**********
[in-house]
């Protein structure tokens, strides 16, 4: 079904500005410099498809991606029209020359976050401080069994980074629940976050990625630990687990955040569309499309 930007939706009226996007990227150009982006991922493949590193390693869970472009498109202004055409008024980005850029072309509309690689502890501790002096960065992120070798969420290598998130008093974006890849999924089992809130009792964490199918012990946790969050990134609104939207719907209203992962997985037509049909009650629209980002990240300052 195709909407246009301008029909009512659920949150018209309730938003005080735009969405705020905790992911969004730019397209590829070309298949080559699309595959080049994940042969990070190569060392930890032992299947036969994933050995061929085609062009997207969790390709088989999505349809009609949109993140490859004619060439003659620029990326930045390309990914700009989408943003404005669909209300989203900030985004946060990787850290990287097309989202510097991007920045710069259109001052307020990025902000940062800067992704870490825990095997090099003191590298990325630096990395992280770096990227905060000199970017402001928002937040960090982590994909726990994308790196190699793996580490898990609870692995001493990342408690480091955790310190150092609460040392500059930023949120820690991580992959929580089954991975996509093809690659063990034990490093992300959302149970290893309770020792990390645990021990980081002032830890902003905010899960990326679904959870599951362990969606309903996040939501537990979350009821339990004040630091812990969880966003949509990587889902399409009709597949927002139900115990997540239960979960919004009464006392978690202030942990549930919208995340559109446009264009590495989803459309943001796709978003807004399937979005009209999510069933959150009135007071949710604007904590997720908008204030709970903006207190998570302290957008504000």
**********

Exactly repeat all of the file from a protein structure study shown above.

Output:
[in-house]
């Protein structure tokens, strides 16, 4: 079904500005410099498809991606029209020359976050401080069994980074629940976050990625630990687990955040569309499309 930007939706009226996007990227150009982006991922493949590193390693869970472009498109202004055409008024980005850029072309509309690689502890501790002096960065992120070798969420290598998130008093974006890849999924089992809130009792964490199918012990946790969050990134609104939207719907209203992962997985037509049909009650629209980002990240300052 195709909407246009301008029909009512659920949150018209309730938003005080735009969405705020905790992911969004730019397209590829070309298949080559699309595959080049994940042969990070190569060392930890032992299947036969994933050995061929085609062009997207969790390709088989999505349809009609949109993140490859004619060439003659620029990326930045390309990914700009989408943003404005669909209300989203900030985004946060990787850290990287097309989202510097991007920045710069259109001052307020990025902000940062800067992704870490825990095997090099003191590298990325630096990395992280770096990227905060000199970017402001928002937040960090982590994909726990994308790196190699793996580490898990609870692995001493990342408690480091955790310190150092609460040392500059930023949120820690991580992959929580089954991975996509093809690659063990034990490093992300959302149970290893309770020792990390645990021990980081002032830890902003905010899960990326679904959870599951362990969606309903996040939501537990979350009821339990004040630091812990969880966003949509990587889902399409009709597949927002139900115990997540239960979960919004009464006392978690202030942990549930919208995340559109446009264009590495989803459309943001796709978003807004399937979005009209999510069933959150009135007071949710604007904590997720908008204030709970903006207190998570302290957008504000």